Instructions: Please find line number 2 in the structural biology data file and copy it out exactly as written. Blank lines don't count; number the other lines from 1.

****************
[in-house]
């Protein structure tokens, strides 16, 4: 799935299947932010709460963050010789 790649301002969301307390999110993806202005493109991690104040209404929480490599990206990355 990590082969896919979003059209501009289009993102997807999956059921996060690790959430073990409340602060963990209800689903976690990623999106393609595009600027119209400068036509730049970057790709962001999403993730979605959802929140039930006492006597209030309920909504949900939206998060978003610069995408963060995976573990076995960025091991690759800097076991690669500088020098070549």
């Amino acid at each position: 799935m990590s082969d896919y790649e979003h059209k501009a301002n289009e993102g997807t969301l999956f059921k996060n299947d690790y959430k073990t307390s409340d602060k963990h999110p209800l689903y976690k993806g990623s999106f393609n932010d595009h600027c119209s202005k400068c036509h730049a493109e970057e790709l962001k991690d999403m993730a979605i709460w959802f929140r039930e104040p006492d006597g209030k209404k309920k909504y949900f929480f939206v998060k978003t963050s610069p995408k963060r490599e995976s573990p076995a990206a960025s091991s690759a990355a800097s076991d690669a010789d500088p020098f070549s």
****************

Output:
């Protein structure tokens, strides 16, 4: 799935299947932010709460963050010789 790649301002969301307390999110993806202005493109991690104040209404929480490599990206990355 990590082969896919979003059209501009289009993102997807999956059921996060690790959430073990409340602060963990209800689903976690990623999106393609595009600027119209400068036509730049970057790709962001999403993730979605959802929140039930006492006597209030309920909504949900939206998060978003610069995408963060995976573990076995960025091991690759800097076991690669500088020098070549």